Saturday, June 29, 2013

A Museum to Inspire Cognitive Dissonance

"New Gettysburg museum explores role of faith in Civil War"
The museum in question seems to play on an all too common approach to history and religion. Faith ends up being used as a propaganda tool devoid of any critically thinking or any thought at all. I do find history inspiring and I am pleased that there is another museum opening but the primary goal seems a bit skewed. It doesn't, of course, occur to people that the premise of the article and that of the museum actually supports a basic criticism of religion in general. Faith can be used to justify and/or gloss over anything! This is apparently the opposite of what some intend.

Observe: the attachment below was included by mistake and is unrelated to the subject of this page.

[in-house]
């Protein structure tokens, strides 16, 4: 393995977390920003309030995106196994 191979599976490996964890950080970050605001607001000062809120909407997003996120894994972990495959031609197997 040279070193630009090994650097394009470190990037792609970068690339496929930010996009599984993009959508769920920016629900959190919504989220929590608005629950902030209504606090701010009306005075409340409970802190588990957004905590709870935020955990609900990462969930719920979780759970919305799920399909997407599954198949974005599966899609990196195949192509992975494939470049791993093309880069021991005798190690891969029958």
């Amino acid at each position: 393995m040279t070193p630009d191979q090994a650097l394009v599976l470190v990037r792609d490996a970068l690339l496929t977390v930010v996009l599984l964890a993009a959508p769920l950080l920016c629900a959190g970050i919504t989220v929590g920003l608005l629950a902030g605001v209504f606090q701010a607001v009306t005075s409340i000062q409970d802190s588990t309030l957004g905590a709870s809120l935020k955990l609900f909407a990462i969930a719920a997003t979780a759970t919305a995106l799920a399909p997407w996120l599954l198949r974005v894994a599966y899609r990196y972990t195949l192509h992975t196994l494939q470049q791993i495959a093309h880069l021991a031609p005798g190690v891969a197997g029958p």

“'People have found it comfortable to find a way to think about the Civil War in terms of valor and heroism,' said Barbara Franco, executive director of the museum. 'We want to really look at these other parts of it — causes, consequences — and leave people thinking there’s more to this than just the simple answers.'”
Simple answers is what religion/faith does best. It is incredibly rare that religious leaders encourage their followers to go beyond simple answers. In fairness, the leaders of many other institutions and social constructs often push such thoughtless simplicity as well.

Personally, I fail to see how pushing faith any further is going to help anyone gain more insight into history or contemporary society. Our culture has always been saturated with religion. Despite the tacit claims that this is somehow a unique approach for a museum, there are plenty of sources of information that already focus on faith's impact from the point of view of theism. Perhaps what we really need is a museum that looks into the negative aspects of faith. Even better would be a museum that shows both the positive and the negative under one roof. That would be unique.

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